Advertisement
Ethical Shopping

7 ethical and eco-friendly shopping choices for World Homeless Day

World Homeless Day is a chance to count our blessings and do something positive for those in need. Here are 7 ways how.

The summer is officially over, the weather is drawing in and, for the ultra-organised, Christmas shopping is already on the agenda.

So, for this year’s World Homeless Day, why not get some gifts in the bag and make a positive difference at the same time?

Here are seven sellers from The Big Issue Shop whose work or products directly benefit those experiencing homelessness or who are vulnerably housed.

Stand4 Socks

Stand4 Socks are on a mission “to change the world one pair of socks at a time”. Founder Josh Turner started the company from his bedroom in Manchester, after discovering the sore need for clean, dry footwear among people experiencing homelessness.

So for every pair of socks sold, Stand4 Socks donate a pair of thick, anti-bacterial socks to people experiencing homelessness around the world. 

“Socks are the most requested item by homeless shelters and this is because they are rarely donated,” he said. Stand4 Socks has now made sure over 150,000 pairs have been donated to people who need them.

Advertisement
Advertisement
Subscribe to The Big Issue

From just £3 per week

Take a print or digital subscription to The Big Issue and provide a critical lifeline to our work.

Cafe Art 

Café Art is a social enterprise set up to empower people who have experienced homelessness by getting them involved with art, photography and entrepreneurship.

Its MyLondon project was set up in 2013 to give 100 people who have experienced homelessness photography training and a camera to take photos across the capital. The goal is to create an exhibition and a calendar which tells the stories of both the photographers and their communities and raise awareness of how they live.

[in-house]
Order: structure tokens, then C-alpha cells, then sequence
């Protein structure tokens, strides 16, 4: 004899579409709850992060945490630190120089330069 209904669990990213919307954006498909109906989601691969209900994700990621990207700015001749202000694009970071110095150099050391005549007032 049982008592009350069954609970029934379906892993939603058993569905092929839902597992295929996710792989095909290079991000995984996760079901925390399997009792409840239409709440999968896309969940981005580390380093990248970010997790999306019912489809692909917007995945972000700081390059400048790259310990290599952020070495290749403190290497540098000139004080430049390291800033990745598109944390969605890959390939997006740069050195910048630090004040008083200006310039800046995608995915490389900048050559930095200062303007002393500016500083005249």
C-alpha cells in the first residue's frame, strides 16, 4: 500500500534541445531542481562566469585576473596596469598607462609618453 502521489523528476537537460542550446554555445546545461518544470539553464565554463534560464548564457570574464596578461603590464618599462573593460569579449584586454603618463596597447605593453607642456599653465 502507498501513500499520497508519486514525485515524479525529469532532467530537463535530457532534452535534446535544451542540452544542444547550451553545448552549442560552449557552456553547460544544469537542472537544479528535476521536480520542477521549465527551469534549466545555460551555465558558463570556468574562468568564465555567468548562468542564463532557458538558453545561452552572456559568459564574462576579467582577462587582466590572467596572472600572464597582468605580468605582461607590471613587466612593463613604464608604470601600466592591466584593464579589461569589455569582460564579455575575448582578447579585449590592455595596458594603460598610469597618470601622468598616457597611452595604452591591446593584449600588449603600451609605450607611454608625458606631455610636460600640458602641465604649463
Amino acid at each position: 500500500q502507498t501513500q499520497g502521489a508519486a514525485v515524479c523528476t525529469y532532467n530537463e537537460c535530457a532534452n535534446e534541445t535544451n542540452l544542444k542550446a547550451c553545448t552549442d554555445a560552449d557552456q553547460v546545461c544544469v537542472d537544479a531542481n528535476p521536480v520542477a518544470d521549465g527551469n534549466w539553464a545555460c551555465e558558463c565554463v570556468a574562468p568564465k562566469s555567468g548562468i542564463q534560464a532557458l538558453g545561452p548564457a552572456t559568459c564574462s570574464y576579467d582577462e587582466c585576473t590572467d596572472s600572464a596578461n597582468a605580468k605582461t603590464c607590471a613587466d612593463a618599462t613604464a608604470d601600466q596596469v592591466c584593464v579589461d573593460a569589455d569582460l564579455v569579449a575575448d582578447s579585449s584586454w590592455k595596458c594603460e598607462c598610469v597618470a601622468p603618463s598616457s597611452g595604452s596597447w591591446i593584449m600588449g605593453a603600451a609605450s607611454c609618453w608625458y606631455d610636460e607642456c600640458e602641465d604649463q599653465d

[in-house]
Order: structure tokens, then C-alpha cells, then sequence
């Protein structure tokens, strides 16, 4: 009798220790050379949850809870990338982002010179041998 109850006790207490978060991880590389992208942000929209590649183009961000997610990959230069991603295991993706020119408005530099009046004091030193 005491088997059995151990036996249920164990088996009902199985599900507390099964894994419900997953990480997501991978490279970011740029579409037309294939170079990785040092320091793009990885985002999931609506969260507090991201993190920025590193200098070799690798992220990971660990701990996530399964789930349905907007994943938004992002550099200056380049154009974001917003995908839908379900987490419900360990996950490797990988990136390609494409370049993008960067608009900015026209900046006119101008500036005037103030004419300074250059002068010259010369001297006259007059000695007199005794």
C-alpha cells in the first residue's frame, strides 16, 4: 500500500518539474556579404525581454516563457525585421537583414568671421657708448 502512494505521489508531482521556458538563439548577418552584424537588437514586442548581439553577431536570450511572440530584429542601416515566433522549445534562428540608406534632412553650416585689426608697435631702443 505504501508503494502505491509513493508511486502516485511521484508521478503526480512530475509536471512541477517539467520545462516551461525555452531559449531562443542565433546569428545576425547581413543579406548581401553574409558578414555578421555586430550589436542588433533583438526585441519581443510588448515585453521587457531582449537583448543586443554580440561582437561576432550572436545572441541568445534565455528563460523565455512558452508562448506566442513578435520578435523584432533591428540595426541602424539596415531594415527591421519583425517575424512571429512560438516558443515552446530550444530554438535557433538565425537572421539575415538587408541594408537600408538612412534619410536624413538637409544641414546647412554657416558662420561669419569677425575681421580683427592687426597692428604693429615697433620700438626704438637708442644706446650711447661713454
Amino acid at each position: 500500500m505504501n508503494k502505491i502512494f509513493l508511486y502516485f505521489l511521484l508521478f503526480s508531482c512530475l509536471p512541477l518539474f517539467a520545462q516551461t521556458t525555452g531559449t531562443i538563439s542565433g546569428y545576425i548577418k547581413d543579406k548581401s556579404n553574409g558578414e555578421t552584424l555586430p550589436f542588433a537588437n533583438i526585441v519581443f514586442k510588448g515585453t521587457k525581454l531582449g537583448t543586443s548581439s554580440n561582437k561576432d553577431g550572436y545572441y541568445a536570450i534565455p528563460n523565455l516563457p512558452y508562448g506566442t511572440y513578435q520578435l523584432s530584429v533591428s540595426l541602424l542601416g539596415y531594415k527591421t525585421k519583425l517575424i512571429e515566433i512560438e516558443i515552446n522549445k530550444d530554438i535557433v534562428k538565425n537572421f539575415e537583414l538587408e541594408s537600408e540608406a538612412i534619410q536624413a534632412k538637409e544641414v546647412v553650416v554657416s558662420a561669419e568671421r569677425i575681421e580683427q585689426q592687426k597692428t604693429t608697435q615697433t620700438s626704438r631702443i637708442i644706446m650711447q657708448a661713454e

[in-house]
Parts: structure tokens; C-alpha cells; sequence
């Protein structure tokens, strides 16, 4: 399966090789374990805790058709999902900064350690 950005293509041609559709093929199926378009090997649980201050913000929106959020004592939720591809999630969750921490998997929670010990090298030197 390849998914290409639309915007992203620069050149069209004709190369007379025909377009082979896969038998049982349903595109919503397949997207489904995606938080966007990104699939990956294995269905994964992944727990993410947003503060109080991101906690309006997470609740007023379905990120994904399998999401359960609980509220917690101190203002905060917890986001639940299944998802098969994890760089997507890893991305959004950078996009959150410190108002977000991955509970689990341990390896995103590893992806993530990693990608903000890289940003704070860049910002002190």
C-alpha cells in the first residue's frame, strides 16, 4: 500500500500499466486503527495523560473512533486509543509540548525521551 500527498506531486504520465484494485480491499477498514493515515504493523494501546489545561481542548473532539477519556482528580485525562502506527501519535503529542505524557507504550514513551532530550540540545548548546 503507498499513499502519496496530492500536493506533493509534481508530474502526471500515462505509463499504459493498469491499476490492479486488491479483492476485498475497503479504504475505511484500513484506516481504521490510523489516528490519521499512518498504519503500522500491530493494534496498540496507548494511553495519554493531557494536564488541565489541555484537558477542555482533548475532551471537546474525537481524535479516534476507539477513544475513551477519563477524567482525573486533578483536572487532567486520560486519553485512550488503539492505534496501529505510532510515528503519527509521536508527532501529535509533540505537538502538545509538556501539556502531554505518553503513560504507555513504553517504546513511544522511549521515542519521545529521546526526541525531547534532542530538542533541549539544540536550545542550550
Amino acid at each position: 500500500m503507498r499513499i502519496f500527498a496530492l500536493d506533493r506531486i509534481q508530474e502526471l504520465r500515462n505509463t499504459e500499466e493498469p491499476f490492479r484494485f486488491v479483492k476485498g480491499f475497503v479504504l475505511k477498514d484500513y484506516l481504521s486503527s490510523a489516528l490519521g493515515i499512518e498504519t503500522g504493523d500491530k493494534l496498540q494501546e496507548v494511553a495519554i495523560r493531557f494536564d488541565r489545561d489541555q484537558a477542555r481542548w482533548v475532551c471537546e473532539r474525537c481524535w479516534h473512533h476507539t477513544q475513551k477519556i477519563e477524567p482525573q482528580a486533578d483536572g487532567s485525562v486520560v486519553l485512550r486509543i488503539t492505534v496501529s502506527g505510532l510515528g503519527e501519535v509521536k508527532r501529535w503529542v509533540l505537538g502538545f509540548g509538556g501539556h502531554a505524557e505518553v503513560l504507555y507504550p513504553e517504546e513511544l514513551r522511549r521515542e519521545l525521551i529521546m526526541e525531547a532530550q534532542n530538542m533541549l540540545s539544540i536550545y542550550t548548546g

They have cards and calendars available to buy which mean vulnerable people who need to earn an income can earn money from their own creativity, and all profits go back into the project.

Street Art

Every week in The Big Issue magazine’s Street Art page gives talented, marginalised individuals an outlet for their creative expression. At least half the profit from each sale goes to the artist and the remaining profit is used to continue the mission of The Big Issue; to give people in poverty, the opportunity of a hand-up.

There are dozens of art works available.

Bryan Adams

Six years ago, Bryan Adams was approached by Trudie Styler to take photos of homeless street vendors and create a portrait story for The Big Issue magazine.

That story inspired a more in-depth photographic look at these people who live on the streets of London and sell the magazine, and a book of the photos and was published in 2021. All proceeds from book sales go to The Big Issue’s charity arm, The Big Issue Foundation.

The Big Issue Shop

Shop our Art & Wellness Collection

Indulge yourself with our sustainable, well-being collection on https://www.bigissueshop.com/